Reader Q and A: Post cruise weight loss slump

I have wonderful readers. This week, I wanted to feature a question I got from Jane, and my response. I thought many of you could relate to her question and my response.

Feet on a scale

Question from Jane

Back in April I attended your “Get Inspired” session at Nutrional Weight and Wellness in St. Paul; I was so inspired by your story.  I follow your blog and have been following the NWW plan since December 2011.  In the last couple of months I’ve been having a much harder time staying on plan and staying focused.  I was doing really well until July when my husband and I went on a cruise since then I’ve had a terrible time getting back on track and I’ve put on weight and feel so yucky!
I’ve been meaning to email you for months to ask how you do it?  How do you stay on plan and focused?  And when you were losing your weight did you have to be perfect all the time, or could you have the occasional slip but get back on plan and continue to lose weight?  At times I still worry that I’m eating too much fat, but then remember what I’ve learned and resolve not to cut back, but when I don’t lose I worry that that may be the culprit!  Before our trip I noticed that my body felt so good and looked good, but hadn’t really lost weight or inches.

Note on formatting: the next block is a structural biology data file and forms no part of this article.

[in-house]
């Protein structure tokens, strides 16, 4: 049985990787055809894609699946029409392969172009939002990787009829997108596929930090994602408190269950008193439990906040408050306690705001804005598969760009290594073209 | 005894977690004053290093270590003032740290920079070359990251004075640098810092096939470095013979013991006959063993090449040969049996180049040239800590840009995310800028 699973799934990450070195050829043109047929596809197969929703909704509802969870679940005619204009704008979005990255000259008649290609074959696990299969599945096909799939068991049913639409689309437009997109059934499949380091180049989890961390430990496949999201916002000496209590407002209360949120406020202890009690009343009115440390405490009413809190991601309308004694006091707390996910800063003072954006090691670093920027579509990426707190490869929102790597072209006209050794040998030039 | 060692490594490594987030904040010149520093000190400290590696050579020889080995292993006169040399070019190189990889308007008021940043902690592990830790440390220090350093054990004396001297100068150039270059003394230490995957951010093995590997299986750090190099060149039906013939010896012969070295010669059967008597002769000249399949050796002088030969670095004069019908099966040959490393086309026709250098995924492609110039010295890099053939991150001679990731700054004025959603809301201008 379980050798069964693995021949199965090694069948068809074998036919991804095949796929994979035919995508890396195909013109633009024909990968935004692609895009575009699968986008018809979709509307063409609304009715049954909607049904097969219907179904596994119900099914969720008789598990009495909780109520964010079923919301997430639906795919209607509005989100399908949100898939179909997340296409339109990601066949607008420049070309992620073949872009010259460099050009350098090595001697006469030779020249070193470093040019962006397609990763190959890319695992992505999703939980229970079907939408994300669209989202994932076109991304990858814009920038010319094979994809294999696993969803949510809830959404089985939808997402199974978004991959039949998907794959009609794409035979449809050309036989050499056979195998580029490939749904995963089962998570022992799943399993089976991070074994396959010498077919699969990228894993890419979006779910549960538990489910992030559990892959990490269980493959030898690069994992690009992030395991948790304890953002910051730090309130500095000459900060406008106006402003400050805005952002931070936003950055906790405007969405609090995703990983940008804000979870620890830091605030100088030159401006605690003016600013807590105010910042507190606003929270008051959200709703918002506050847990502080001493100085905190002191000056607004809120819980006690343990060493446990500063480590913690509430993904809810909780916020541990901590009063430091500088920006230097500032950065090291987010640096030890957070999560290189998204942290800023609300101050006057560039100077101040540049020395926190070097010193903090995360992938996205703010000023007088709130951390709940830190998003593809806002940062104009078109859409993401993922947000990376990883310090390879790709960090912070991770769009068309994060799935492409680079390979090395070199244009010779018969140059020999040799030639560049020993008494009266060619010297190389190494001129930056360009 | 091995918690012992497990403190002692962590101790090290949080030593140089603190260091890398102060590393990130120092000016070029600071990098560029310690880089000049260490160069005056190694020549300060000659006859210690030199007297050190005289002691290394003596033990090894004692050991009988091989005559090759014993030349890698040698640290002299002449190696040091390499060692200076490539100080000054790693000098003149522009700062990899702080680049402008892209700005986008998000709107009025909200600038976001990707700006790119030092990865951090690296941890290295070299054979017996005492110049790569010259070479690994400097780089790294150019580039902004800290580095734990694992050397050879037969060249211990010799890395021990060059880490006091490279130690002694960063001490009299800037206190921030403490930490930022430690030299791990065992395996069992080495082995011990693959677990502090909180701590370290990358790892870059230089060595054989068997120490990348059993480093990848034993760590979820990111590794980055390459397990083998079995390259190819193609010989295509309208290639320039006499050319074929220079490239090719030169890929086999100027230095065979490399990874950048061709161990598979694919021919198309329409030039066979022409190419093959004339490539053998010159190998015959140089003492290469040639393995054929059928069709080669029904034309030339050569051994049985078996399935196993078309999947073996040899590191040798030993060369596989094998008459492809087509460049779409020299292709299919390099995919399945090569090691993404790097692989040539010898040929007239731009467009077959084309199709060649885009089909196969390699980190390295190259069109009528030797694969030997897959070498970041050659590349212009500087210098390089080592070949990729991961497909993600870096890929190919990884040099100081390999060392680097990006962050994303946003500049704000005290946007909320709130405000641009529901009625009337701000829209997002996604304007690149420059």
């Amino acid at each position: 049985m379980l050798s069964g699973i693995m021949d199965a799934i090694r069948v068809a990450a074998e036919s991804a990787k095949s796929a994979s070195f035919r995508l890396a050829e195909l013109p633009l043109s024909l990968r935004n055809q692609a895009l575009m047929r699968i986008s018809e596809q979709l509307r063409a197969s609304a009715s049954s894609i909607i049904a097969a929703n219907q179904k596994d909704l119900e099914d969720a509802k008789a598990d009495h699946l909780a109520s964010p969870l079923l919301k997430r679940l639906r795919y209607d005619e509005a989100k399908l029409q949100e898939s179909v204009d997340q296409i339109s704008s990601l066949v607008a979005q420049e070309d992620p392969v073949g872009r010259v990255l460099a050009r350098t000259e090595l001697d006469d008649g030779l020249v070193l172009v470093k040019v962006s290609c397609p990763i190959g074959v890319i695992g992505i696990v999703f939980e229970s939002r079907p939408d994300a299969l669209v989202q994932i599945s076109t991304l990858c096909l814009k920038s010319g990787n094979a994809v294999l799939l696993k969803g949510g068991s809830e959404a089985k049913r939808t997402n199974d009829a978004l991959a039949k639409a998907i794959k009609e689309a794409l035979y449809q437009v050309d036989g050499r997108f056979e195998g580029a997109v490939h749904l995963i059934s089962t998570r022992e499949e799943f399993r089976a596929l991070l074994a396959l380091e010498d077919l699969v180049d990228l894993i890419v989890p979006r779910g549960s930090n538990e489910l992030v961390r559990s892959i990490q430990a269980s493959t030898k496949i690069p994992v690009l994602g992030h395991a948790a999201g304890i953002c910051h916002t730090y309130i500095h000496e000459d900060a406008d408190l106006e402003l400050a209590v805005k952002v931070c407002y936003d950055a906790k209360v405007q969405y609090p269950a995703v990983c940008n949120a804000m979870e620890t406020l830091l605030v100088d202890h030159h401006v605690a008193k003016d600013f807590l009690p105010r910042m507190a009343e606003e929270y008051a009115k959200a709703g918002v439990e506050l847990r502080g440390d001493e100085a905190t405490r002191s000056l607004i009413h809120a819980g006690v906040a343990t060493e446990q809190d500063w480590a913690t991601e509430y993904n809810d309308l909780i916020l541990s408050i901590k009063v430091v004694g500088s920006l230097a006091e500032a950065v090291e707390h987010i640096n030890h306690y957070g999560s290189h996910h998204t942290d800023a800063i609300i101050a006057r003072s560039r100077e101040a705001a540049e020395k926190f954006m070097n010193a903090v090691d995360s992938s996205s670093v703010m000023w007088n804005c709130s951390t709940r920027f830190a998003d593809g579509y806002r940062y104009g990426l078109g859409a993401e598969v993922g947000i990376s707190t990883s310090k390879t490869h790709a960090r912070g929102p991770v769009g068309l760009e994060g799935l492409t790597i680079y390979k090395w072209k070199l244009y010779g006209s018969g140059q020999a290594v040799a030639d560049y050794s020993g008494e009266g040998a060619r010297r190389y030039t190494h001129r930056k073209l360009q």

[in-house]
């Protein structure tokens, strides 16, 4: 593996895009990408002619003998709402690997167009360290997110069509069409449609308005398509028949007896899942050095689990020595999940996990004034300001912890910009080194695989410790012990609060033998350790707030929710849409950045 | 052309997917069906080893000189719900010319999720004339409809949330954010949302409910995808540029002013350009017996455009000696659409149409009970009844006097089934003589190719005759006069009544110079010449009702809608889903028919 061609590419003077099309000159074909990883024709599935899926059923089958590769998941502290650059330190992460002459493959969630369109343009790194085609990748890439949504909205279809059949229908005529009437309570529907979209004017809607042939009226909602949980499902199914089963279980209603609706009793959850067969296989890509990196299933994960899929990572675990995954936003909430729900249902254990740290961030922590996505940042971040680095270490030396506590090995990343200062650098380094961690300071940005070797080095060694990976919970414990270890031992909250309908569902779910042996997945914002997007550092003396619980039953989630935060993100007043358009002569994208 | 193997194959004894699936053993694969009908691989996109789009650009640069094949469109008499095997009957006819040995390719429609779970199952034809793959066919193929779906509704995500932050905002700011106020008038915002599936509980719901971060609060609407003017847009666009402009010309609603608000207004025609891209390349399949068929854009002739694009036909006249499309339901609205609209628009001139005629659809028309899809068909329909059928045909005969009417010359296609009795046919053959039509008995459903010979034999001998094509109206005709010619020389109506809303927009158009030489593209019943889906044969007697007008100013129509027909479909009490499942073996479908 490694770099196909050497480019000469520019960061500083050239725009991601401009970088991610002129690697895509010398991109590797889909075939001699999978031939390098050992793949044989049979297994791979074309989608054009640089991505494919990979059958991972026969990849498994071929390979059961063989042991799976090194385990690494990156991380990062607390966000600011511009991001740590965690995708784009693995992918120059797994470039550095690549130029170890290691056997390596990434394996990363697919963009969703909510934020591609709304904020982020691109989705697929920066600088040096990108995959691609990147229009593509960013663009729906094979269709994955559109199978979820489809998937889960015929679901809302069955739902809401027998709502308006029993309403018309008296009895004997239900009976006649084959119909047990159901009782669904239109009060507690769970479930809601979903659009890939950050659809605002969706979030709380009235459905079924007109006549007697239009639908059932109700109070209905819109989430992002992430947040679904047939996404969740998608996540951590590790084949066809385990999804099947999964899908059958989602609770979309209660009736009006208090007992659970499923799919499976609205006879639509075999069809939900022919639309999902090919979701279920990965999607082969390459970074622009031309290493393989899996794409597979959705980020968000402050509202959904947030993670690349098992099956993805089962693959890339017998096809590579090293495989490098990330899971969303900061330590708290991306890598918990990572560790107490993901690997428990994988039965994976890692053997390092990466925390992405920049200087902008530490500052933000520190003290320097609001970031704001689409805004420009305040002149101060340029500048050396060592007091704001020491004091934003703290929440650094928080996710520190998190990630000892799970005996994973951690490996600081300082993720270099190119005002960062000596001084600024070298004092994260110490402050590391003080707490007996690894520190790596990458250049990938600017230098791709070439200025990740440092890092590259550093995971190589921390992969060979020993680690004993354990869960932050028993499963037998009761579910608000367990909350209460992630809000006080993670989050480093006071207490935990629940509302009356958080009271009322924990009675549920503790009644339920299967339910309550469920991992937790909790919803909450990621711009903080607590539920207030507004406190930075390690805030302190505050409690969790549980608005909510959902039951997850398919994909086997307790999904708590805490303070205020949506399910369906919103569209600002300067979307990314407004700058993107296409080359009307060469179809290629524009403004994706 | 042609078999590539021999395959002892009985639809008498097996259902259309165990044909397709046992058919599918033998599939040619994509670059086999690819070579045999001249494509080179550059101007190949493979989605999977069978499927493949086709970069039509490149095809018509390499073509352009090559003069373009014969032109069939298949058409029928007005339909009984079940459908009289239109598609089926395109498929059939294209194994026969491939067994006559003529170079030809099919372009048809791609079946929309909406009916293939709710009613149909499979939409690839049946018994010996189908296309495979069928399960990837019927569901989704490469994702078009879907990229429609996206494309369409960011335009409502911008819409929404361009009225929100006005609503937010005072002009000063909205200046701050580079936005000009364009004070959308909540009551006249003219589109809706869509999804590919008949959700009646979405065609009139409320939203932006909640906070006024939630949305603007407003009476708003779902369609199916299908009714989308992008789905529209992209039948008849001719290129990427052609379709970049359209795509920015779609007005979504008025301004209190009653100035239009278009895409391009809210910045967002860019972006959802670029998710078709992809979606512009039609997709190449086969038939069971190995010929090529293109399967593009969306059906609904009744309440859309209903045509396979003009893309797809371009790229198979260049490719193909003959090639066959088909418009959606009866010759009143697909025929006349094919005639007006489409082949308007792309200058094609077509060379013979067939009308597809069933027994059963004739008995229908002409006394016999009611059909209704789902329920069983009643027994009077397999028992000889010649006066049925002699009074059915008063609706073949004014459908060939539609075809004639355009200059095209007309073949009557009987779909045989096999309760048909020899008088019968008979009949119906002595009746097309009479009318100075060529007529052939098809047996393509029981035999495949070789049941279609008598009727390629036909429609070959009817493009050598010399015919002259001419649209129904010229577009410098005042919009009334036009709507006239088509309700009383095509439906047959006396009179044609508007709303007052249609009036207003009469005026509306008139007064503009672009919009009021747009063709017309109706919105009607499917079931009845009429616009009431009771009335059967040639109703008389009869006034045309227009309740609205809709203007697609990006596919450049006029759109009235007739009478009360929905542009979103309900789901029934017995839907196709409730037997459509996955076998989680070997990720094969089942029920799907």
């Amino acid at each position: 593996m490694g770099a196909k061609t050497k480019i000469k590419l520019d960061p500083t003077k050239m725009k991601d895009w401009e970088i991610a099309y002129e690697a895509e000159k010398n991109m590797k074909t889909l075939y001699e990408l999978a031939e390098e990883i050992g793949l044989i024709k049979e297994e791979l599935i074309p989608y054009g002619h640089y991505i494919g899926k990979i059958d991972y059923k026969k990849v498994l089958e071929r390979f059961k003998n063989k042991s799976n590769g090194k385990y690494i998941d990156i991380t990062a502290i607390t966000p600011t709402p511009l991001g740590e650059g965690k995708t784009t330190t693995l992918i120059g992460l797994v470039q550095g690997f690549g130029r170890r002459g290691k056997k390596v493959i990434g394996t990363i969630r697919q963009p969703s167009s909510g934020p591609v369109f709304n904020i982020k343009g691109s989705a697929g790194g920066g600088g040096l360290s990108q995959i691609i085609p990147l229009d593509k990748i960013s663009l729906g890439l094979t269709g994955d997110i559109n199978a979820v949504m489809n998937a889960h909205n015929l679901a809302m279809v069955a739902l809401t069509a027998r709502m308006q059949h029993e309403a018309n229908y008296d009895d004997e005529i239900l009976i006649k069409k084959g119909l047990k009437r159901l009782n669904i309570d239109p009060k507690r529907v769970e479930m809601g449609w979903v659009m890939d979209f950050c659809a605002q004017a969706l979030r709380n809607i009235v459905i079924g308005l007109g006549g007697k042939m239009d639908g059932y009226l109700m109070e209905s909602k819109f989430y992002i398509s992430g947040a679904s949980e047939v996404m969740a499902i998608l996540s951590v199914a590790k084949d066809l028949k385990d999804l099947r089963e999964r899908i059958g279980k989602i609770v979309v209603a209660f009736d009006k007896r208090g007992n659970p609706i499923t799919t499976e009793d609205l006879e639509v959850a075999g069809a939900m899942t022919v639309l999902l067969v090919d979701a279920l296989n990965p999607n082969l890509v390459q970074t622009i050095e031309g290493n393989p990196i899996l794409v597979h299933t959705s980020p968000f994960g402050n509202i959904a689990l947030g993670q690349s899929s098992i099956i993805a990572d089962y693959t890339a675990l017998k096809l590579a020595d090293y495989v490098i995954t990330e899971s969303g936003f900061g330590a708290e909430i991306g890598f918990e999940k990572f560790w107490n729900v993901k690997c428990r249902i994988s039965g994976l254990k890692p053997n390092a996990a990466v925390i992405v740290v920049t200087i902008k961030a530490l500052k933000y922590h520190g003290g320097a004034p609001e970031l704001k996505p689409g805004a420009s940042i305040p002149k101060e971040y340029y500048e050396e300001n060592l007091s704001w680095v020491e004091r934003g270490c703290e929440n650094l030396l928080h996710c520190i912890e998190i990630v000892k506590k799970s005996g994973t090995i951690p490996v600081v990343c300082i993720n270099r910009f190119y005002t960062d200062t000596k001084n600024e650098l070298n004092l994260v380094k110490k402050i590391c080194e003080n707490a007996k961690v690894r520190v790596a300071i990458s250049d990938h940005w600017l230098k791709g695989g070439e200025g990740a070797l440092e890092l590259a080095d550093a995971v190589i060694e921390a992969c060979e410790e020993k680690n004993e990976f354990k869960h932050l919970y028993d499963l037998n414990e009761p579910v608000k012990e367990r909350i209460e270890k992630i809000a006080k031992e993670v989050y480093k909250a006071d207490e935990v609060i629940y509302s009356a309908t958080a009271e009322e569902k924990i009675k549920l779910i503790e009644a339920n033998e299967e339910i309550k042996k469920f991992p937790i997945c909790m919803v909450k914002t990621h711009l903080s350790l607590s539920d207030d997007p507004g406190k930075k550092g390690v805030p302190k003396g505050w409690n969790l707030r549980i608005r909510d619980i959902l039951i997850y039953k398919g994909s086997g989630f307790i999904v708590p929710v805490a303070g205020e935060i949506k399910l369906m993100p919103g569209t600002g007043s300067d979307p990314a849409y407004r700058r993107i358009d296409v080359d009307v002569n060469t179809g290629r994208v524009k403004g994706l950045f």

Since we’ve come home and I’m not following like I was I’ve gained both inches and weight!  I’m so frustrated and thought maybe you’d have some quick advice for me.
Thank you so much for any help you could offer.

My answer

I am so glad you wrote. It’s such a struggle sometimes, isn’t it? Believe me, over the last four years I’ve gone through it all. And I am still going through it. I am working on losing the 10 pounds I gained in 10 days in Paris! My body is getting more and more fussy when I go off plan.
I absolutely was not perfect when I was losing the 90 pounds. I think I was on plan about 90% of the time. It was when I tried to be perfect that I slipped up most often. When I gave myself permission to be flexible and try my best, I did much better than aiming and missing for perfection. I found that over time, I was able to minimize the damage from those slip ups, and they didn’t matter as much.